Area chart instead of a line chart

svg.append("path")
  .datum(flowData)
  //some other .attr
  .attr('d', d3.area()
          .x(function(d){return x(d.date)})
          .y0(y(0))
          .y1(function(d){return y(d.value)})
       )

To plot an area chart you replace .attr('d', d3.line()) with .attr('d', d3.area()) and provide two y values, one for the upper bound of the area chart and one for the bottom (usually 0), instead of one. The x value stays the same as it would for any line chart.

Plotting the tick marks inside the chart.

This one was tricky for me. For whatever reason I couldn’t figure out how to make the axis have less of a width than the chart. But really that is all you need to do is make the length or width of the axis smaller than the chart. You have to be a little careful though because you want the ticks to line up appropriately with the data.

To understand this let’s first look at the base chart.

// set the dimensions and margins of the graph
let margin = {top: 10, right: 30, bottom: 30, left: 50},
  width = 600,
  height = 400;

// append the svg object to the body of the page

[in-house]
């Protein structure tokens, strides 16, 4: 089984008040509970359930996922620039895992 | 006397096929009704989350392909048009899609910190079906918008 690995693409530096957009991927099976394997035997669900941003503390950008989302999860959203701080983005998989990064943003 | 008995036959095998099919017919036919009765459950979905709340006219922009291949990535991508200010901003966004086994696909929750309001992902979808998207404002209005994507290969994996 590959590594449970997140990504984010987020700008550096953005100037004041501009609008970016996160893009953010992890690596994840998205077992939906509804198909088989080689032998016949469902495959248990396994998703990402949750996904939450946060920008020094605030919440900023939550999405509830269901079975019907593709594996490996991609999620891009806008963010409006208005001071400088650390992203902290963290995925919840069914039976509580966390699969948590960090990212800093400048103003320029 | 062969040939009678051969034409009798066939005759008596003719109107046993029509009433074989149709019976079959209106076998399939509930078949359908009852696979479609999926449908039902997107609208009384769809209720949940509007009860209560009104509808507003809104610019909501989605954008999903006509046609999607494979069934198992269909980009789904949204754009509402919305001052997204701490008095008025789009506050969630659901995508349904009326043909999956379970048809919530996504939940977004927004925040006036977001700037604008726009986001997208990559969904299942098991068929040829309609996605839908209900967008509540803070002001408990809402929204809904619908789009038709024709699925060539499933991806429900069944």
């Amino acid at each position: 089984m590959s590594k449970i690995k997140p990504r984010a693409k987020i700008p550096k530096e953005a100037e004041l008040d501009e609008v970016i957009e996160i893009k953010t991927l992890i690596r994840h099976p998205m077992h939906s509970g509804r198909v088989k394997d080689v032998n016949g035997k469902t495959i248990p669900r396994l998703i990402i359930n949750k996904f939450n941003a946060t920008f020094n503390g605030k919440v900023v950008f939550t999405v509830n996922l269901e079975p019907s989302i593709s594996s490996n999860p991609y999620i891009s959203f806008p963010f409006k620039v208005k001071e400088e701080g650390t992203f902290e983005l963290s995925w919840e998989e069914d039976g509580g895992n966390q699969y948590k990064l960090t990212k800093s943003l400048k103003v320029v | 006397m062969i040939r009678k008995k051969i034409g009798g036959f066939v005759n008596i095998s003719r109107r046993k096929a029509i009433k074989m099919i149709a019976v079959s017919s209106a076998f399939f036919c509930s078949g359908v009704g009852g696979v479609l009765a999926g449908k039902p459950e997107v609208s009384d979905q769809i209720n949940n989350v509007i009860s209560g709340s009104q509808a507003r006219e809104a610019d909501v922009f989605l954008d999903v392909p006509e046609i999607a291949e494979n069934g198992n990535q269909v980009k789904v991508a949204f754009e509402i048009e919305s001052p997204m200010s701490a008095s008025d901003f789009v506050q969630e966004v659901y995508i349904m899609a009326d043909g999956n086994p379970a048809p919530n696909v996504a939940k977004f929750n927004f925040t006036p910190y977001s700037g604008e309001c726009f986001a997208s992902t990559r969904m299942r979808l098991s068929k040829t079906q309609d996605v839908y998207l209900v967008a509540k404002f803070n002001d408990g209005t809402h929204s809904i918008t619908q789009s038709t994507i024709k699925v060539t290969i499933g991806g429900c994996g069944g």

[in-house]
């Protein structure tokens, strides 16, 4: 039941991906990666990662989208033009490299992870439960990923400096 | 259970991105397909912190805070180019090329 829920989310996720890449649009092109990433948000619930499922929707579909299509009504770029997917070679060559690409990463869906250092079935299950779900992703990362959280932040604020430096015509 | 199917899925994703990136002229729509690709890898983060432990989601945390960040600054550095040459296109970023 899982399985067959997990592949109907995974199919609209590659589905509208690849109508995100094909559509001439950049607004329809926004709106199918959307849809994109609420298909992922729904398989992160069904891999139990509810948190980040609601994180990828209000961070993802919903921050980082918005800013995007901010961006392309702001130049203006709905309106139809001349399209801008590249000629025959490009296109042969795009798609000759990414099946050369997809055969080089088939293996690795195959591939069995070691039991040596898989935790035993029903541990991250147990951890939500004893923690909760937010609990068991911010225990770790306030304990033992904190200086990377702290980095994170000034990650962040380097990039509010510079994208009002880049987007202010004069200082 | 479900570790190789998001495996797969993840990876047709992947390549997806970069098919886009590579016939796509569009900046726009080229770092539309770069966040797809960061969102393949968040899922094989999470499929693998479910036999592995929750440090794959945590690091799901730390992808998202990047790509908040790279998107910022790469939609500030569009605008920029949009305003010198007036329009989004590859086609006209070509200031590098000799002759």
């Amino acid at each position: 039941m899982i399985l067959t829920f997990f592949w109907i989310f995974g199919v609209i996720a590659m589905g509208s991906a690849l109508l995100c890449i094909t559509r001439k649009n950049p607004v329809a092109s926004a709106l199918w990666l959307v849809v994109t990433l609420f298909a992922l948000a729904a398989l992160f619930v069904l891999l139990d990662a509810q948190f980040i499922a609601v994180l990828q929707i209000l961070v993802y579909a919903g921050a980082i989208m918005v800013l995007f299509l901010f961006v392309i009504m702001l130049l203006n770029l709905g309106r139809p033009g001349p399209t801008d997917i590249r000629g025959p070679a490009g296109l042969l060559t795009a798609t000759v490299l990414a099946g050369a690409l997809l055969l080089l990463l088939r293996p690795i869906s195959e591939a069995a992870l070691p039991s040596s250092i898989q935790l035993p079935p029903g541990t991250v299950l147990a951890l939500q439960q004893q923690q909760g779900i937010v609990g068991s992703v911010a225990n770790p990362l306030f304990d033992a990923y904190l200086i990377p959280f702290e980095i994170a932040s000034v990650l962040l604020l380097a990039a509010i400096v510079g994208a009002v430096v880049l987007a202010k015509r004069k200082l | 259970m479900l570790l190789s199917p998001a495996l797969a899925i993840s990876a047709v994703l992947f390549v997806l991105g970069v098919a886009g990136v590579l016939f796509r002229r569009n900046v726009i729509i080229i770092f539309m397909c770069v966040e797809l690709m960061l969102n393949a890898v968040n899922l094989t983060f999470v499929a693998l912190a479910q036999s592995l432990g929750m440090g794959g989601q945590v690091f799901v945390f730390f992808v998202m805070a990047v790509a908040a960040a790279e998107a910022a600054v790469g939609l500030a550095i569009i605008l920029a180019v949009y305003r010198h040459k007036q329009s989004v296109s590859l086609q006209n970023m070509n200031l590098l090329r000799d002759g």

let svg = d3.select("#my_dataviz")
  .append("svg")
    .attr("preserveAspectRatio", "xMinYMin meet")
    .attr("viewBox", "0 0 " +width + " " + height);

As we looked at above we have a svg that is appended to a <div> with a id of #my_dataviz that we set a viewBox attribute on of "0 0" + width + " "+ height + ". Typically, we would set the width and the height to some value minus margins. The margins allow for axis marks outside of the chart. But in this case we want the axis marks to be inside of the chart. So the widths do not subtract the margins.

Next we create the x-axis and append that to the svg.

// set the dimensions and margins of the graph
let margin = {top: 10, right: 30, bottom: 30, left: 50},
  width = 600,
  height = 400;

// append the svg object to the body of the page